Low water levels are visible next to houseboats anchored at Bidwell Canyon Marina on Lake Oroville on June 01, 2021 in Oroville, California.

Justin Sullivan | Getty Images

Almost three-quarters of the western US is grappling with the worst drought in US Drought Monitor history, as hot and dry conditions will increase the risk of forest fires and water scarcity this summer.

Parts of California, Nevada and Washington State saw stifling triple-digit temperatures last week amid the drought, according to the National Weather Service, with states issuing excessive heat and heat warnings in some areas.

Conditions this spring are much worse than they were a year ago. In fact, nearly half of the continental US is experiencing a moderate to exceptional drought, which is the most significant spring drought in the country since 2013, according to scientists from the National Oceanic and Atmospheric Administration.

An aerial photo on June 1, 2021 in Oroville, California shows the remains of a house and trees that were burned by a recent forest fire near the steep banks of Lake Oroville.

Justin Sullivan | Getty Images

The US Drought Monitor, a team of academics and government scientists, was founded about two decades ago. It is updated every Thursday to show the location and intensity of the drought across the country.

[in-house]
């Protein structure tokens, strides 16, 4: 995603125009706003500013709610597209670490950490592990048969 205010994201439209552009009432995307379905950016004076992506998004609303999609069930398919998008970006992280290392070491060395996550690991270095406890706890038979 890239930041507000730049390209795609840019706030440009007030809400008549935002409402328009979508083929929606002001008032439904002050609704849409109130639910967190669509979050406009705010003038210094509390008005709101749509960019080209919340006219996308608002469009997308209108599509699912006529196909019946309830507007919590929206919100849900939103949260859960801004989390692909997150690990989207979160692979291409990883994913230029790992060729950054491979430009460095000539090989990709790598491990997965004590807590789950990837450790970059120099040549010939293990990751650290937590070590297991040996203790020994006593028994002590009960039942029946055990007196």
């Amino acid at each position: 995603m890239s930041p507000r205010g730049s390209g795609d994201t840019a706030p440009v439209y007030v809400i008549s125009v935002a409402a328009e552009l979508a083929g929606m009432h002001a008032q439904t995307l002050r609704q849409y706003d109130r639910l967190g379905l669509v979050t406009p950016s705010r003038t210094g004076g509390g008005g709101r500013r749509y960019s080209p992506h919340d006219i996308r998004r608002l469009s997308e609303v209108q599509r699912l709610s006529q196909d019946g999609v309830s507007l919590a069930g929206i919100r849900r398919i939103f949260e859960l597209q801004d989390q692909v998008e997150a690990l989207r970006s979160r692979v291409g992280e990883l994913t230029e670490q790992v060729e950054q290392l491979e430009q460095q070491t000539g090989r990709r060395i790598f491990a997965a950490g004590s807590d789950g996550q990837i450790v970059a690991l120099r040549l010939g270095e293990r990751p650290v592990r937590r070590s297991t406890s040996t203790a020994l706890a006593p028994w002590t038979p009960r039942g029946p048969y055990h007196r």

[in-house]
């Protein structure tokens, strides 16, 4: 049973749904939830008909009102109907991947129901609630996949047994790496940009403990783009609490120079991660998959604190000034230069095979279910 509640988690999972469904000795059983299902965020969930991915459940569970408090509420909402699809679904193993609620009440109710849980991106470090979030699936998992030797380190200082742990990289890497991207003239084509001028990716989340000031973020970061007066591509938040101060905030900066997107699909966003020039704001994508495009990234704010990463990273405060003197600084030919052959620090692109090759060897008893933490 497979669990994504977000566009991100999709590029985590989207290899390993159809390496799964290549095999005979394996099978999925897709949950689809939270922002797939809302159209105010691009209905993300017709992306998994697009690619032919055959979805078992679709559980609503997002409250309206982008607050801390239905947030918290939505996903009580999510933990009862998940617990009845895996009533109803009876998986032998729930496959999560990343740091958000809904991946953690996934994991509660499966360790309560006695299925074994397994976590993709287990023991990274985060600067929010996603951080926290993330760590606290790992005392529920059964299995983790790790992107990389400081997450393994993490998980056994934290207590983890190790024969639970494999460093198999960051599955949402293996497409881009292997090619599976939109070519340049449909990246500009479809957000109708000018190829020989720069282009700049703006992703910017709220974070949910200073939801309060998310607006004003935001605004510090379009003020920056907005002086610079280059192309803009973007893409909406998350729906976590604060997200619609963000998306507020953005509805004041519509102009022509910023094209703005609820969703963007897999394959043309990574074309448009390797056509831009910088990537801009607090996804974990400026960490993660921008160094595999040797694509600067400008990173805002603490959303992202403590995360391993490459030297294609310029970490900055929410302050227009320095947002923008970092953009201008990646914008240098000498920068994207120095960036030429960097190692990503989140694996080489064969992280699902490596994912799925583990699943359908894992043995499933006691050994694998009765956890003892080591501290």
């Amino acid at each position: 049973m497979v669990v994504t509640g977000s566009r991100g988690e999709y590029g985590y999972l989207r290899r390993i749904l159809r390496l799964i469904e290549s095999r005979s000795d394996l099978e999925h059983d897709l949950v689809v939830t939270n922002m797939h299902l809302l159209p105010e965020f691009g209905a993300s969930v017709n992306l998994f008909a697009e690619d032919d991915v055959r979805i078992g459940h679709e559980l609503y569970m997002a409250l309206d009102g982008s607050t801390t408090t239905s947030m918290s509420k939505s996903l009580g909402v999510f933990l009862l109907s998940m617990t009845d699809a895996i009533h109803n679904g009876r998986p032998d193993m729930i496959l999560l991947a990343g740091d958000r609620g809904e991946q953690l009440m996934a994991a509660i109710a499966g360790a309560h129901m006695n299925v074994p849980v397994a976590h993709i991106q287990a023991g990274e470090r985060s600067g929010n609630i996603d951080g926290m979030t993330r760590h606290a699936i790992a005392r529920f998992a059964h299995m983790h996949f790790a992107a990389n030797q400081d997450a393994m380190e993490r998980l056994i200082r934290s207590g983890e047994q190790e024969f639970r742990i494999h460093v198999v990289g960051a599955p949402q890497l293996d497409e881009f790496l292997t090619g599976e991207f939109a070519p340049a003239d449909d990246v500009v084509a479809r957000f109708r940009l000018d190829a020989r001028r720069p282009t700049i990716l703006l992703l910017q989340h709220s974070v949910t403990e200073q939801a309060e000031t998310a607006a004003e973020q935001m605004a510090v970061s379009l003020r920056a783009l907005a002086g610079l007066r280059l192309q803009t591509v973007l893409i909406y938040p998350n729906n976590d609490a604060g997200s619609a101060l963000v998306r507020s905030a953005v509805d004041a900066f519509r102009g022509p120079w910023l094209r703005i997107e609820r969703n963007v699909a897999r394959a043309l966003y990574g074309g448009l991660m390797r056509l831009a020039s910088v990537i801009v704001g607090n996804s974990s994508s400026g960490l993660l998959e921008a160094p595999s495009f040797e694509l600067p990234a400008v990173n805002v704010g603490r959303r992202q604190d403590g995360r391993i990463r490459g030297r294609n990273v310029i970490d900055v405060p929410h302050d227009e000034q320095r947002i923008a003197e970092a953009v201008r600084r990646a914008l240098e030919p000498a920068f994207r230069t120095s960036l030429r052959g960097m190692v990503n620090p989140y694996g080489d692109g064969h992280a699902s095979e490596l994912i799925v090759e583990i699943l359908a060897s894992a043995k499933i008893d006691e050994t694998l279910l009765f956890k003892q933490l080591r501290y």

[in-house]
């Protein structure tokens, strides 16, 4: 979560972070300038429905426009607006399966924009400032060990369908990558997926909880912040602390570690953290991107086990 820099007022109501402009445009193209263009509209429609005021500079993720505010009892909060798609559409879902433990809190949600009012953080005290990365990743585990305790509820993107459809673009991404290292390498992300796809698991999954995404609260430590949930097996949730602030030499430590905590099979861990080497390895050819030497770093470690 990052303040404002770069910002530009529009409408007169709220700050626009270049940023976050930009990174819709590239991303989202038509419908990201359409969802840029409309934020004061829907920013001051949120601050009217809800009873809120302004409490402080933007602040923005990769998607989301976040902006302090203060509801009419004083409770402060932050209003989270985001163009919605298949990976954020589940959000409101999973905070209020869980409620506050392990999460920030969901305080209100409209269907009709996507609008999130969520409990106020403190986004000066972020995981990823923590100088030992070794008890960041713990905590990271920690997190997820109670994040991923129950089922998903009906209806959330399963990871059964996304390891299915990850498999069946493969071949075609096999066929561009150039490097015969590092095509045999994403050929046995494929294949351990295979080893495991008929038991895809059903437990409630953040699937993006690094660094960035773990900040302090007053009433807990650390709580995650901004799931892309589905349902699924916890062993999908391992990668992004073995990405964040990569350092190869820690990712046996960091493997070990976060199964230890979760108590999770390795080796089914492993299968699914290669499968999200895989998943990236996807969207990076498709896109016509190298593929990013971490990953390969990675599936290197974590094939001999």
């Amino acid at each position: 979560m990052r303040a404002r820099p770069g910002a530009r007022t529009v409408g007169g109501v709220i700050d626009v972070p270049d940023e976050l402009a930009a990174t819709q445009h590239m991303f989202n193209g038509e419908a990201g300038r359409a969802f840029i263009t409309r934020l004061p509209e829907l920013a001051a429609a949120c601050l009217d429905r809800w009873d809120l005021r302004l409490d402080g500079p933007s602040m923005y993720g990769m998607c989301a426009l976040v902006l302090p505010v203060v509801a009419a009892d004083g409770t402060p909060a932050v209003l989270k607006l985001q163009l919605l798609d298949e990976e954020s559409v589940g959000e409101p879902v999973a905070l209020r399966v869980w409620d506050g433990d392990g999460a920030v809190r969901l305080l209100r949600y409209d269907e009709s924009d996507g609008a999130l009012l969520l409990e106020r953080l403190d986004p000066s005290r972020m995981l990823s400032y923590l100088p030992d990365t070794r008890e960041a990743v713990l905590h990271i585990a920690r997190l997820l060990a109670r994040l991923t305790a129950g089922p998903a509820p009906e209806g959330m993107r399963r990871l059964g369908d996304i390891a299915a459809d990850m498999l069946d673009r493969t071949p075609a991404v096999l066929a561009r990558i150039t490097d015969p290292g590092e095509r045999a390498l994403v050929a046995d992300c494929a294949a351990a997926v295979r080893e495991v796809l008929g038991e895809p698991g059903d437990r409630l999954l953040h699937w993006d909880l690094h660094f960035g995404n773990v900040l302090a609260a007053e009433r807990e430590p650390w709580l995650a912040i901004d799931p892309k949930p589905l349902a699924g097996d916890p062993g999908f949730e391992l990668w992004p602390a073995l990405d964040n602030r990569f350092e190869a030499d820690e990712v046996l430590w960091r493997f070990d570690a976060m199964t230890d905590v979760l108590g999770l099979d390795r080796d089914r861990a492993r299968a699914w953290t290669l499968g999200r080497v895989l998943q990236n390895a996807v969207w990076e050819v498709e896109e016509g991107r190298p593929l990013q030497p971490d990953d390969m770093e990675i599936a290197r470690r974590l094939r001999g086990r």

In California, which is frequently hit by droughts and massive forest fires, state reservoirs are currently 50% lower than they should be, according to an Associated Press report.

Farmers in the northwest are also grappling with increasing drought damage to crops and having difficulty irrigating fields when the water level drops.

“72% of the western US is currently in a ‘severe’ drought or worse. This is now the largest severe drought in recorded history,” climate scientist and activist Eric Holthaus wrote in a tweet. “We are in a climate emergency.”

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Climate change means that droughts and other extreme weather conditions such as hurricanes, forest fires, become more frequent and intense.

Researchers also say that rising temperatures have pushed the American Southwest into a decade-long mega-drought, which has resulted in a decline in snow cover, lake and river levels, and groundwater availability, among other things.

“After two years of water in arid conditions, both California and Nevada are now 100% dry,” said an update to NOAA’s National Integrated Drought Information System on Friday.

“And given the dire drought conditions, rapidly decreasing snow cover and low reservoir levels, concerns about the forest fire season are growing,” it said.